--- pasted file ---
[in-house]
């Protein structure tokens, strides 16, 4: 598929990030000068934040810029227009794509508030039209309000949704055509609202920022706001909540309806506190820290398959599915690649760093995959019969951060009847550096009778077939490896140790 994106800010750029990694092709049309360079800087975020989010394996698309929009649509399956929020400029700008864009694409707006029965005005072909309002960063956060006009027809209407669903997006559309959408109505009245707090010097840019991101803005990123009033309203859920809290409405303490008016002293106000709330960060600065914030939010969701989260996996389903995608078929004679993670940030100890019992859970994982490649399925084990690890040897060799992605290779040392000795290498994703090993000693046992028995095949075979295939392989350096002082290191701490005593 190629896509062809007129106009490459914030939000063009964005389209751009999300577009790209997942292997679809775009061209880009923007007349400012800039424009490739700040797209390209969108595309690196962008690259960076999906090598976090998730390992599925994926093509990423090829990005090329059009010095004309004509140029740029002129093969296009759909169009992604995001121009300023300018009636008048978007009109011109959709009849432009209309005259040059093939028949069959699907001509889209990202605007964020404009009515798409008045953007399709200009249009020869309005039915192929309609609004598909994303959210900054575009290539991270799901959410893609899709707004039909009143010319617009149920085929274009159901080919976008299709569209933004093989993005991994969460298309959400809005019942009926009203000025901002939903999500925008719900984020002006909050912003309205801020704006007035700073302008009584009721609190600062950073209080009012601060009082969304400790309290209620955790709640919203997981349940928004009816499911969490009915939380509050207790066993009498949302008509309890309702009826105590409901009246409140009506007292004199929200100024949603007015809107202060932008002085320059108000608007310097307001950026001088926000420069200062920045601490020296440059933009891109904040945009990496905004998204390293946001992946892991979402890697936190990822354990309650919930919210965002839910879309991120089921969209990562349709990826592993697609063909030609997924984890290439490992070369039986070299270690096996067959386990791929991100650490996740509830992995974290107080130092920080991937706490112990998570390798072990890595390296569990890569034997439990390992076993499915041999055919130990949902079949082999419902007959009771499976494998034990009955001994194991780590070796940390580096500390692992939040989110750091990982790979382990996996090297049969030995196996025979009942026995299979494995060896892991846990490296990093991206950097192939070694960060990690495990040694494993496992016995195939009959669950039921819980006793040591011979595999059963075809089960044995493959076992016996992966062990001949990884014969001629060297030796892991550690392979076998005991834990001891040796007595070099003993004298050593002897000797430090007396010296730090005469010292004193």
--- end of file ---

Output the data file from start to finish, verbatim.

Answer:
[in-house]
């Protein structure tokens, strides 16, 4: 598929990030000068934040810029227009794509508030039209309000949704055509609202920022706001909540309806506190820290398959599915690649760093995959019969951060009847550096009778077939490896140790 994106800010750029990694092709049309360079800087975020989010394996698309929009649509399956929020400029700008864009694409707006029965005005072909309002960063956060006009027809209407669903997006559309959408109505009245707090010097840019991101803005990123009033309203859920809290409405303490008016002293106000709330960060600065914030939010969701989260996996389903995608078929004679993670940030100890019992859970994982490649399925084990690890040897060799992605290779040392000795290498994703090993000693046992028995095949075979295939392989350096002082290191701490005593 190629896509062809007129106009490459914030939000063009964005389209751009999300577009790209997942292997679809775009061209880009923007007349400012800039424009490739700040797209390209969108595309690196962008690259960076999906090598976090998730390992599925994926093509990423090829990005090329059009010095004309004509140029740029002129093969296009759909169009992604995001121009300023300018009636008048978007009109011109959709009849432009209309005259040059093939028949069959699907001509889209990202605007964020404009009515798409008045953007399709200009249009020869309005039915192929309609609004598909994303959210900054575009290539991270799901959410893609899709707004039909009143010319617009149920085929274009159901080919976008299709569209933004093989993005991994969460298309959400809005019942009926009203000025901002939903999500925008719900984020002006909050912003309205801020704006007035700073302008009584009721609190600062950073209080009012601060009082969304400790309290209620955790709640919203997981349940928004009816499911969490009915939380509050207790066993009498949302008509309890309702009826105590409901009246409140009506007292004199929200100024949603007015809107202060932008002085320059108000608007310097307001950026001088926000420069200062920045601490020296440059933009891109904040945009990496905004998204390293946001992946892991979402890697936190990822354990309650919930919210965002839910879309991120089921969209990562349709990826592993697609063909030609997924984890290439490992070369039986070299270690096996067959386990791929991100650490996740509830992995974290107080130092920080991937706490112990998570390798072990890595390296569990890569034997439990390992076993499915041999055919130990949902079949082999419902007959009771499976494998034990009955001994194991780590070796940390580096500390692992939040989110750091990982790979382990996996090297049969030995196996025979009942026995299979494995060896892991846990490296990093991206950097192939070694960060990690495990040694494993496992016995195939009959669950039921819980006793040591011979595999059963075809089960044995493959076992016996992966062990001949990884014969001629060297030796892991550690392979076998005991834990001891040796007595070099003993004298050593002897000797430090007396010296730090005469010292004193």